Wednesday, December 23, 2009

There IS no "couldn't write"

by Sophie Littlefield

If you couldn't write, what would your creative outlet be?

For me, there is no "couldn't write."

Whenever I go a few days without writing, I start to seize up, like a tractor with sugar in the tank. None of my thoughts make sense to me. It's as though they have to go through the filter of the fiction process to sort themselves out.

By glorious coincidence, exactly two years ago I wrote the following post. That very day I wrote the first few pages of A BAD DAY FOR SORRY.


I hate being between books. It’s an itchy feeling, a stretch of time as friendly to the growth of doubts and insecurities as a Petri dish to microscopic critters.

After being in this spot a few times, I know better than to quit writing completely. I try to push a few short stories around the way kids push lima beans around on a plate, not doing anything productive with them, really, but using the exercise as a way to delay an unpleasant task.

(Short stories produced during the hiatus reflect my unquiet state of mind. They tend to be weighed down by inelegant phrasing and lopsided pace and a general refusal to lay flat and square, even after I’ve applied every revising trick I know.)

I do think it’s necessary to take a break between projects, even though I know there are writers who don’t – who plow straight from The End into Page One. Not my place (or anyone’s) to judge another writer’s process, but this just strikes me as exceeding reckless, a taunt to the muses.

On the other hand, the last two times I’ve been here, I haven’t been able to last through my planned break.

I meant to wait until the new year. Confession: couldn’t do it. Got back on the bike a couple days ago. Off and running again.

10 comments:

Jen Forbus said...

"...lopsided pace and a general refusal to lay flat and square." I love it...the quilter in you coming out, Sophie!

Well, I'm glad there's no "not writing" option for you. Keep 'em comin'!

Merry Christmas, Sophie!

Sophie Littlefield said...

:) should've known someone would have spotted the quilt reference....

Merry Christmas and best of everything to you, dear Jen!

Michael Wiley said...

I'm with you, Sophie. After a day or so away from writing, everything starts to itch. I'm also a runner and I get the same itch if I miss a day when I've planned to run. A lot of long distance runners subscribe to something called periodization, which includes self-enforced breaks from running (the breaks giving the body a chance to rest and recalibrate), and they say that neglecting these breaks puts health and speed at risk. I think that a similar situation exists for writing: we need to rest, to recalibrate. But doing so is itchy.

Sophie Littlefield said...

hey Michael, good analogy (not that I'm a runner...I'm a schlubber). I have a friend who's always cautioning me not to sacrifice tomorrow's fresh onslaught for today's dogged word count. I know there is truth to that. And yet I can't resist.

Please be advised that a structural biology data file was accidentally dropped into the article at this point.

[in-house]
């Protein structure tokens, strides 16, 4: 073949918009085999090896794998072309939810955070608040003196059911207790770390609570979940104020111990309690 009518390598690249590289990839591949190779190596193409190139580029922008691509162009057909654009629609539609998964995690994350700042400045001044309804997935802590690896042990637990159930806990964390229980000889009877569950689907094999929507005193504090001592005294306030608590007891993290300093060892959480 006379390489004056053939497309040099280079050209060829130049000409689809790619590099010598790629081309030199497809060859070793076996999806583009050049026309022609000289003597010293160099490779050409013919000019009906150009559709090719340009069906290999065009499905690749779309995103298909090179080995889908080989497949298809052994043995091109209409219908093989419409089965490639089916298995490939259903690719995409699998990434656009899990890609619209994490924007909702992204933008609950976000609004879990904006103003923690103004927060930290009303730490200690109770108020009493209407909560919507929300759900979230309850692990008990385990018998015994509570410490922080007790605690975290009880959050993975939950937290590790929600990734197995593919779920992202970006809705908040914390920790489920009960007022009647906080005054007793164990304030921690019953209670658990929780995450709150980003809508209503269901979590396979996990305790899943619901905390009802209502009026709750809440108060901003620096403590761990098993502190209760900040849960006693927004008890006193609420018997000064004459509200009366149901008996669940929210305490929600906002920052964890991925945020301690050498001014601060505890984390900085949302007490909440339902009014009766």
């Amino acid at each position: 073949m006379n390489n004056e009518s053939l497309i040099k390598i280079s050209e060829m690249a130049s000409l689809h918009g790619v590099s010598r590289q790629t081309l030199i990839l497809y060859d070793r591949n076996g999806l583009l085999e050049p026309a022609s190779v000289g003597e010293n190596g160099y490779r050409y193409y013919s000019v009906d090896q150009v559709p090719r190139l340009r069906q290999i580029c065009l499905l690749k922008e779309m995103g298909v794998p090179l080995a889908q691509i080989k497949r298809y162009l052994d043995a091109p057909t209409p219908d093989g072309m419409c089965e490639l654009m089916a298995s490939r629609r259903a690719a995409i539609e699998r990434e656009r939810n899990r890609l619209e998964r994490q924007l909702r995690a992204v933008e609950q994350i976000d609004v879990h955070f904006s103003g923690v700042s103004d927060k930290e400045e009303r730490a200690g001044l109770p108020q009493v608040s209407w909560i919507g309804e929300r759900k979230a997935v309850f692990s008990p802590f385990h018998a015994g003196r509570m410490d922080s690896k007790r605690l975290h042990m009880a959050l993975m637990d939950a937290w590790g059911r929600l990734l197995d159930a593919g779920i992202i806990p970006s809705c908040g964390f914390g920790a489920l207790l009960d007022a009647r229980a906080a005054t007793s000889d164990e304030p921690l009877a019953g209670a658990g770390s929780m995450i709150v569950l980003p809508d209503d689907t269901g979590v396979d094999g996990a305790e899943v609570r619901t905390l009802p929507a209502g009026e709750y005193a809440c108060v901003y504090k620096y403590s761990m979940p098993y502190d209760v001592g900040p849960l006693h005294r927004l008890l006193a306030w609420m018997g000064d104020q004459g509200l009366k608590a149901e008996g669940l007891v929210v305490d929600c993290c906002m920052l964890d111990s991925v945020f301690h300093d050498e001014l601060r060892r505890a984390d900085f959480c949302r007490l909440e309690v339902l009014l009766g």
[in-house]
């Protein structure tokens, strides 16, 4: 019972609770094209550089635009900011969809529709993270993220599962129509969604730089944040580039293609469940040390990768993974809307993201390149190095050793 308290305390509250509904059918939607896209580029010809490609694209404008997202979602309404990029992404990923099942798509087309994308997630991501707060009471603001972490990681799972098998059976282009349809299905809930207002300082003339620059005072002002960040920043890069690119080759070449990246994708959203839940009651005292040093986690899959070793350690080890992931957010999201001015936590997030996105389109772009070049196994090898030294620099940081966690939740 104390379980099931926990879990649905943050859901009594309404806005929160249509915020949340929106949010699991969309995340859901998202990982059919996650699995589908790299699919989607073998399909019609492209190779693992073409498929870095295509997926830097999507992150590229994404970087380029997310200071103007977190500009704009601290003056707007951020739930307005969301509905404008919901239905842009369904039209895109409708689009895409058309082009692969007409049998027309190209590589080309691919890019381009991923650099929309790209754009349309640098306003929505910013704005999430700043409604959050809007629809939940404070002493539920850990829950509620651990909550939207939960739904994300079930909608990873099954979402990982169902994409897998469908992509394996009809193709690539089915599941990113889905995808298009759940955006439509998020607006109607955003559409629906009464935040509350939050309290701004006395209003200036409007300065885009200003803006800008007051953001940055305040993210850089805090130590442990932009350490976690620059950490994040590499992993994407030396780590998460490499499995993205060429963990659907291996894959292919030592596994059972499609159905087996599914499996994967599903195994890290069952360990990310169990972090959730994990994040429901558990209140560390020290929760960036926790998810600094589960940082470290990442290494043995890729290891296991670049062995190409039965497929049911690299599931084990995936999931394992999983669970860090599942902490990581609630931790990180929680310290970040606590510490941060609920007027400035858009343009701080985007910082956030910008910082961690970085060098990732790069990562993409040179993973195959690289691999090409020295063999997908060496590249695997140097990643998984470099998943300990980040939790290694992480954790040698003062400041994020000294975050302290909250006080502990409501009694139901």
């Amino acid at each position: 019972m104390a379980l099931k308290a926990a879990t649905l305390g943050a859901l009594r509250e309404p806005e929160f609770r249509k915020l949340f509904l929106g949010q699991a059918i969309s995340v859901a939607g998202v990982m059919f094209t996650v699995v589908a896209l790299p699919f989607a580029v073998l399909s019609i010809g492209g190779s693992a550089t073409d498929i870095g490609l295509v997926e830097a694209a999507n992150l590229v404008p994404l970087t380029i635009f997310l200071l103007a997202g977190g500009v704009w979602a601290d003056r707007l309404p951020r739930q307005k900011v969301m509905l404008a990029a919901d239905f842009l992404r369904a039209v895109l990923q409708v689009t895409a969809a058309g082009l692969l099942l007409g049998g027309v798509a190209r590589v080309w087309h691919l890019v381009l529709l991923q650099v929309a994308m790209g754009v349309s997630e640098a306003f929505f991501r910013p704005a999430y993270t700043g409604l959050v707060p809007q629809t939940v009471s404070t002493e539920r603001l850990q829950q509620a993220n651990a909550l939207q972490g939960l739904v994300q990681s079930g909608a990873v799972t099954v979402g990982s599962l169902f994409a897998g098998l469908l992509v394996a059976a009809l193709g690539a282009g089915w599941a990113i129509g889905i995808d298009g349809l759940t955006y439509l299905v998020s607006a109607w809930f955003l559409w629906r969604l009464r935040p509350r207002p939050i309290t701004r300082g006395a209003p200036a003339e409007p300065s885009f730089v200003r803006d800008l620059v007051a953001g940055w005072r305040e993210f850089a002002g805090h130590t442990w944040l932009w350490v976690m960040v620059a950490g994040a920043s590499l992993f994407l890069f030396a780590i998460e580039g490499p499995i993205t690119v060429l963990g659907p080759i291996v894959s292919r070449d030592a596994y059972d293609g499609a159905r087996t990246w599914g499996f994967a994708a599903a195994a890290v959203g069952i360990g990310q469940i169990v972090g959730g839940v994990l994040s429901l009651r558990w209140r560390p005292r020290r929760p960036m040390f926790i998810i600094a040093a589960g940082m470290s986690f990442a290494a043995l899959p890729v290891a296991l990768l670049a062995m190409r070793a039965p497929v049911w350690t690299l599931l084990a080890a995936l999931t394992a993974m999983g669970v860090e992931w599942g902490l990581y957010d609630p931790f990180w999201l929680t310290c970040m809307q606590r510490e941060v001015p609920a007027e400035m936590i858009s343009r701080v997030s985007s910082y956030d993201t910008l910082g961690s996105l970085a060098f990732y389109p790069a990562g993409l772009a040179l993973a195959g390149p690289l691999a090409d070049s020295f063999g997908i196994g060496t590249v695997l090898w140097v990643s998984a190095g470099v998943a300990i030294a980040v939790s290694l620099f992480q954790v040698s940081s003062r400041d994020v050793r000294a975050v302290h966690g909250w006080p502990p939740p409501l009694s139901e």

The other problem, of course, is that one day off begets several more, and suddenly you haven't written for a month and you're afraid to start again - which is the equivalent of an accountant's lost weekend at a racetrack.

Mike Dennis said...

Great take on your situation, Sophie. I feel pretty much the same. It's like writing is where I go so I can be me. For 30 years, that outlet was playing music professionally, and now it's writing. It's just that place that I need to go so I don't have to be doing something else, so the real me can step out into the sunshine.

Sophie Littlefield said...

Mike, you hit the nail on the head....stay in the sunshine in the new year my friend

Pop Culture Nerd said...

You're so lucky your itches turn into books, Sophie. Mine just result in a trip to the pharmacy.

Keep peddling, livestrong and writestrong. I'll stand on the side, rooting you on, handing you Gatorade and chocolate when you need it.

Merry Christmas and a glorious new year to you and your loved ones!

Rebecca Cantrell said...

Nicely put, Sophie! I can't not write either. I get grouchy and short tempered and eventually my husband begs me to leave the house and not come back until I've written something. He used to take over the baby, the laundry, whatever to get me out of Those Moods. He's a runner (Ironman,so runner/biker/swimmer) and he gets just the same way when he can't work out.

Couple of neurotics we are.

Sophie Littlefield said...

PCN, I don't see sidelines in your future - I see you in the race!! (You know what I'm sayin')

And Becky, there's no one i'd rather be neurotic with...

Kelli Stanley said...

Great post, Sophie, and we're all giving thanks that you can't stop writing--that is one addiction we want to see go on forever!! :)

Hope you had a fantastic Xmas!!

xoxo

Kelli